By Veronica Lawson, RSM.
Easter invites us to celebrate life in its fullest sense. It is anything but easy to celebrate life, however, when tens of thousands in the Earth community are facing death, when hundreds of thousands are ill and countless others are struggling to put food on their tables. Resurrection faith calls us to be fearless in our support of those most deeply affected.
A faith-filled man and two faith-filled women prepare Jesus for burial. These three people are fearless in the face of possible reprisals for their support of a “political criminal”. Joseph of Arimathea cares for Jesus out of his personal wealth, providing a clean linen cloth and his own newly rock-carved tomb. With his own hands, he performs the burial ritual, lays Jesus’ body in the tomb, and rolls the stone into place. The women disciples who witness the closing of the tomb are both named Mary. One is from Magdala, centre of a fish-salting industry in Galilee and the other is the mother of two male disciples. These women have contributed their goods and services to Jesus on the journey from Galilee to Jerusalem.
The women set out at dawn “to see the tomb’” This seems strange until we realise that they are functioning as witnesses, this time to the dramatic opening of the tomb and the appearance of God’s interpretive messenger. “Seeing” is a metaphor for insight. In the earthquake phenomenon and the allusion to lightning, there are echoes of other great moments of God’s appearing to Israel, such as the encounter with Moses and the giving of the Law on Mt Sinai.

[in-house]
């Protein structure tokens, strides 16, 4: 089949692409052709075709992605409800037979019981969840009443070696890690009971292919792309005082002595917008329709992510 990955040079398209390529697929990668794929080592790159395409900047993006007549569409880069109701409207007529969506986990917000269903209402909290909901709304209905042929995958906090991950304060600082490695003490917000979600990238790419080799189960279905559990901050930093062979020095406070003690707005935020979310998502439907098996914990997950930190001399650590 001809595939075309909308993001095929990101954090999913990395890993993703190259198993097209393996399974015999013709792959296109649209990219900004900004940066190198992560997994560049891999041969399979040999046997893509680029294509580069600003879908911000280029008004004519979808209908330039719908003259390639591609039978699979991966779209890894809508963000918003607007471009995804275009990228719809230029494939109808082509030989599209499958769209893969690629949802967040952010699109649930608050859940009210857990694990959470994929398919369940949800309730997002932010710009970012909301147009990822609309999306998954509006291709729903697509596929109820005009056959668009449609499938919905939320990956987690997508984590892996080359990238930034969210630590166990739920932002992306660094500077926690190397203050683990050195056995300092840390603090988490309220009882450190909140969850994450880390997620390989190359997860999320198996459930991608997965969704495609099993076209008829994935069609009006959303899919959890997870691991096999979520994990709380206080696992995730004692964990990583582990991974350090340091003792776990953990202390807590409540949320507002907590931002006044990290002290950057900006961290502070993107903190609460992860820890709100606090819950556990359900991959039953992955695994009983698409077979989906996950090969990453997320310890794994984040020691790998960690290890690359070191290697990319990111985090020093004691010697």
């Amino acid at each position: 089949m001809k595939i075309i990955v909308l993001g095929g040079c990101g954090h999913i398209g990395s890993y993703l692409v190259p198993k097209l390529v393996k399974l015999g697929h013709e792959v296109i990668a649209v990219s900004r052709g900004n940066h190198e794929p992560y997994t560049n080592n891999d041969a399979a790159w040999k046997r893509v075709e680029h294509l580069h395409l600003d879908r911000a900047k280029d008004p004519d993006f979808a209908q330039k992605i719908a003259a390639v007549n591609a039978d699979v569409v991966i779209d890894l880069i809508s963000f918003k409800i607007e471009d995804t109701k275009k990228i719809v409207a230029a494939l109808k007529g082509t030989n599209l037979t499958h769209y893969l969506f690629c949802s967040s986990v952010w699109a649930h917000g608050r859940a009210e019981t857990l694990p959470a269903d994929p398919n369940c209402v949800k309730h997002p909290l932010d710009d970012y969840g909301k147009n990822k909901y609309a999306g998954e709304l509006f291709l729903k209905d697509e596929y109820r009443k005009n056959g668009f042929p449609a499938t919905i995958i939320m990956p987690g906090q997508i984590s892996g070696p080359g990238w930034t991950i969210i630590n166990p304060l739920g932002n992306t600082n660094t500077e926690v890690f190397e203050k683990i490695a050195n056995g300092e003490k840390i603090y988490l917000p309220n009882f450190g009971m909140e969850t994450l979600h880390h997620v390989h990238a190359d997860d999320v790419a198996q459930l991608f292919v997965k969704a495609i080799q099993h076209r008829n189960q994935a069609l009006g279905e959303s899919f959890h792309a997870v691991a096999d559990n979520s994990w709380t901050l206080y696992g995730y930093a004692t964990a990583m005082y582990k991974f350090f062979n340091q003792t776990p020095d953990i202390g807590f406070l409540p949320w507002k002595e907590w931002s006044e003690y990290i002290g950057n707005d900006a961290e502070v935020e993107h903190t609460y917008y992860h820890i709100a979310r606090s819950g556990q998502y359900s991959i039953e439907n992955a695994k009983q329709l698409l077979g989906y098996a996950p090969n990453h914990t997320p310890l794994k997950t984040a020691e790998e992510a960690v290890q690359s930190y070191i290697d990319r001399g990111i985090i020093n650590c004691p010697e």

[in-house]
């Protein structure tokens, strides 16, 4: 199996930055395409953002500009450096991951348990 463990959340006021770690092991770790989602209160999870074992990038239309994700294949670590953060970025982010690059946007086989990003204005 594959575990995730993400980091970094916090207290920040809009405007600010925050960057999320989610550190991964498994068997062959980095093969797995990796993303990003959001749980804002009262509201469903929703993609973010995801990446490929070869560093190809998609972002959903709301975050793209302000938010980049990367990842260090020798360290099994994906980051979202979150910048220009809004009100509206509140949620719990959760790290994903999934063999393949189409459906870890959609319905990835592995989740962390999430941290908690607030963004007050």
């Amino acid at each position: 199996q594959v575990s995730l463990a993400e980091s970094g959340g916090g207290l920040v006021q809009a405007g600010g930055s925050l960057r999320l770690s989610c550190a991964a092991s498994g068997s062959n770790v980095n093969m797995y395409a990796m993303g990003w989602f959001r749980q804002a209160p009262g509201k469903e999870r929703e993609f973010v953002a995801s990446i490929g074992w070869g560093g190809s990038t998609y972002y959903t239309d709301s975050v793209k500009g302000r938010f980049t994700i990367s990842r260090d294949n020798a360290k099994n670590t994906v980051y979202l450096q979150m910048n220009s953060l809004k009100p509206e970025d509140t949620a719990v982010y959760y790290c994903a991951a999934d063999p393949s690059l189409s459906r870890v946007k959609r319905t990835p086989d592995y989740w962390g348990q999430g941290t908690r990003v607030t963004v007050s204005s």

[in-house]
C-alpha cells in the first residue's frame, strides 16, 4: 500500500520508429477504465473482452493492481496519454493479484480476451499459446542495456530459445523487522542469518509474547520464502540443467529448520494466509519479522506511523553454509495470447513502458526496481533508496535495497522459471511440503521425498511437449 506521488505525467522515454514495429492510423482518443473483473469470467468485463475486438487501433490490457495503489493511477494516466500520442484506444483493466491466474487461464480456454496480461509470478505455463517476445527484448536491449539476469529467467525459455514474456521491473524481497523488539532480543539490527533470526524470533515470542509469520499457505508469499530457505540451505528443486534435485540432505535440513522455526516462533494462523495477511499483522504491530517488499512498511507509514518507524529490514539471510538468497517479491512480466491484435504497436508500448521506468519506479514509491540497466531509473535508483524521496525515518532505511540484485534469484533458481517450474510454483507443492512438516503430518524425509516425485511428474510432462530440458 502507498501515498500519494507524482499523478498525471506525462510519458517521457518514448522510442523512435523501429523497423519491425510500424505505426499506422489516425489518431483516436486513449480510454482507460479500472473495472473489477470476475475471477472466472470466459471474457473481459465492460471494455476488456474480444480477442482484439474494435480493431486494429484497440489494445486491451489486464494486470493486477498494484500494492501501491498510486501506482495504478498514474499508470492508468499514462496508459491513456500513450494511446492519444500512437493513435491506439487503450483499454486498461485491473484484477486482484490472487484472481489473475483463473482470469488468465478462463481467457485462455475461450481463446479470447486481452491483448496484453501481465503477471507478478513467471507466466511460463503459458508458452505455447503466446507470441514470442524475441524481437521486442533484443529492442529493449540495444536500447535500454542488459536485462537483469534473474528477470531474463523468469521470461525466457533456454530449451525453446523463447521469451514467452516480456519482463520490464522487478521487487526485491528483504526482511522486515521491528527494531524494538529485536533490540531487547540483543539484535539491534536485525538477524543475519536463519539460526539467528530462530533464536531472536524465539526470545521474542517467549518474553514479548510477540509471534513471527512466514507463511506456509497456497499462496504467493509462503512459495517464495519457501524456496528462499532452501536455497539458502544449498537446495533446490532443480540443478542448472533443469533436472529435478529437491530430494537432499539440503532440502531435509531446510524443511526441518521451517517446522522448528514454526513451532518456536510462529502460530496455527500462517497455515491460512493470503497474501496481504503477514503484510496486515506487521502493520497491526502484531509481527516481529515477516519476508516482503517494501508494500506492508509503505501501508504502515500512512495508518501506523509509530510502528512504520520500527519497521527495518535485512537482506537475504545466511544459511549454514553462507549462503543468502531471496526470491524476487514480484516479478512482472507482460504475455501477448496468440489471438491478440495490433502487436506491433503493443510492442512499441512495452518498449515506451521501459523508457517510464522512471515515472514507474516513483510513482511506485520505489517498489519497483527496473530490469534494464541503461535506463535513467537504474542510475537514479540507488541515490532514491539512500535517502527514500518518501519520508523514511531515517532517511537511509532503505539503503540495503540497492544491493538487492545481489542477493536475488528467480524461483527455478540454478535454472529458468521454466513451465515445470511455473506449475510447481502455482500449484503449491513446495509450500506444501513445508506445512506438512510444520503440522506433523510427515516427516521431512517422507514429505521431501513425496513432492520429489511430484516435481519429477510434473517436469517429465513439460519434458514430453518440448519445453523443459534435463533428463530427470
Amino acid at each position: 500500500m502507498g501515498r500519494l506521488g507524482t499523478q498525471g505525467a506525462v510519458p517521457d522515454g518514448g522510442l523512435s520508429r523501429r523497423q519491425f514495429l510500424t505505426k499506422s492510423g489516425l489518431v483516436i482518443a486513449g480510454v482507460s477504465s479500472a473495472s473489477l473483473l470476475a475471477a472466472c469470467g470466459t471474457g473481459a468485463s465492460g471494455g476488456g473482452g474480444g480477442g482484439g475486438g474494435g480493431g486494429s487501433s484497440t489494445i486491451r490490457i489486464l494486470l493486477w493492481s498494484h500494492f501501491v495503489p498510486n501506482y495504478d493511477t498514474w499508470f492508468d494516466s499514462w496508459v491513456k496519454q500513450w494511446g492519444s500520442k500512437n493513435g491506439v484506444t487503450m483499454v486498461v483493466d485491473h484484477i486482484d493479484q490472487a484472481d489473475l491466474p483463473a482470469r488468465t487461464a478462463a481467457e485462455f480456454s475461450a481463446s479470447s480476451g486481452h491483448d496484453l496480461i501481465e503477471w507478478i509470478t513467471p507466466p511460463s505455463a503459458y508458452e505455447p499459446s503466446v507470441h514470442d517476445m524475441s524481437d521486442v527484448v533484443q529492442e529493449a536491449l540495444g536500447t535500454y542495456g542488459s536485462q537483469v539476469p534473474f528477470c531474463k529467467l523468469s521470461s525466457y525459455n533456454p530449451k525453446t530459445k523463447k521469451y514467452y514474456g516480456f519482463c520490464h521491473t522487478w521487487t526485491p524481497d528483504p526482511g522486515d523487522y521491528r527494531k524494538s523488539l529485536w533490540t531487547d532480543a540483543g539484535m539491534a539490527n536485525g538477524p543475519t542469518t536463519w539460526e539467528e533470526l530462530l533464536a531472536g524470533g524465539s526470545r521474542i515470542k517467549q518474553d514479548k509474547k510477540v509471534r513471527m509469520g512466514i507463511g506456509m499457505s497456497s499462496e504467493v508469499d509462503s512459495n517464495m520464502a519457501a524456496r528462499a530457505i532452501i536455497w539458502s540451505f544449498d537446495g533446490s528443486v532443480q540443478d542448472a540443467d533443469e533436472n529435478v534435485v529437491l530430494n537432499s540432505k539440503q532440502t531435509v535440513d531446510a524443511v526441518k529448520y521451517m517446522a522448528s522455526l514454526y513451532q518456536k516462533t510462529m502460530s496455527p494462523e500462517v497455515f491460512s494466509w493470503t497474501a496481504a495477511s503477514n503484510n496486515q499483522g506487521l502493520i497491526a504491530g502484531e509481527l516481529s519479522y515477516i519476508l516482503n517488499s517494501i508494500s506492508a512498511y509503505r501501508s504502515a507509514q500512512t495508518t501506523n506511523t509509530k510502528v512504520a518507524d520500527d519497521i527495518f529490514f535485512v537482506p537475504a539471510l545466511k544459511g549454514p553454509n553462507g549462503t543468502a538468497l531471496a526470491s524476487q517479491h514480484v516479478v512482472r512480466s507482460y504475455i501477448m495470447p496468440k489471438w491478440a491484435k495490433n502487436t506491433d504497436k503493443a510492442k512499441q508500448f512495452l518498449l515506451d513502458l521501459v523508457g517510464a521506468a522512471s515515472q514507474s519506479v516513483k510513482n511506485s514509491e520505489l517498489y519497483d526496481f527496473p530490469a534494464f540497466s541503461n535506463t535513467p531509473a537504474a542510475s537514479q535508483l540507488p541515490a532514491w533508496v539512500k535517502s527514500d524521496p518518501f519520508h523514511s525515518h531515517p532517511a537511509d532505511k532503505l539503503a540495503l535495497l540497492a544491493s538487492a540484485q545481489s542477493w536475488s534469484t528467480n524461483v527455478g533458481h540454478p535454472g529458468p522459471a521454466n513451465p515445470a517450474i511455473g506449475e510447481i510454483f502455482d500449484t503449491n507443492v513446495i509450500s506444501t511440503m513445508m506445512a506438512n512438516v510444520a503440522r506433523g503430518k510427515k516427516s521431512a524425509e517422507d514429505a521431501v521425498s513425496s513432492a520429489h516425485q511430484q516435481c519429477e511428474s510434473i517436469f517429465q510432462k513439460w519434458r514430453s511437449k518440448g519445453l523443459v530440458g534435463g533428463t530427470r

The two Marys are the first to learn the news of Jesus’ resurrection and the first commissioned to proclaim it. The women “see” the place where he was laid. They obey the angel’s command not to be afraid but to go quickly to inform the scattered disciples that the resurrected Jesus has gone before them to Galilee, the place of mission, where they too will “see” him. Resurrection life energises these faith-filled women disciples/apostles and negates the death-dealing power of the Roman Empire. Ironically, the Roman tomb guards become “as though dead”.
As the women hurry away from the tomb, Jesus comes to meet them on the path or the road. He addresses them with a familiar greeting of joy, Chairete. This is the first appearance of the resurrected One and it draws from the women a profoundly reverential response: taking hold of him, they fall down in worship. Jesus reiterates the commission already delivered by the angel: not to be afraid and to let the men know what has happened. The male disciples will later be commissioned on the mountain top (Matthew 28:16-20). All are commissioned, first the women, then the men. Those “on the mountain top” must not succumb to the temptation of remaining there. They must join those on the road or the path in fearlessly bringing life to Earth’s afflicted.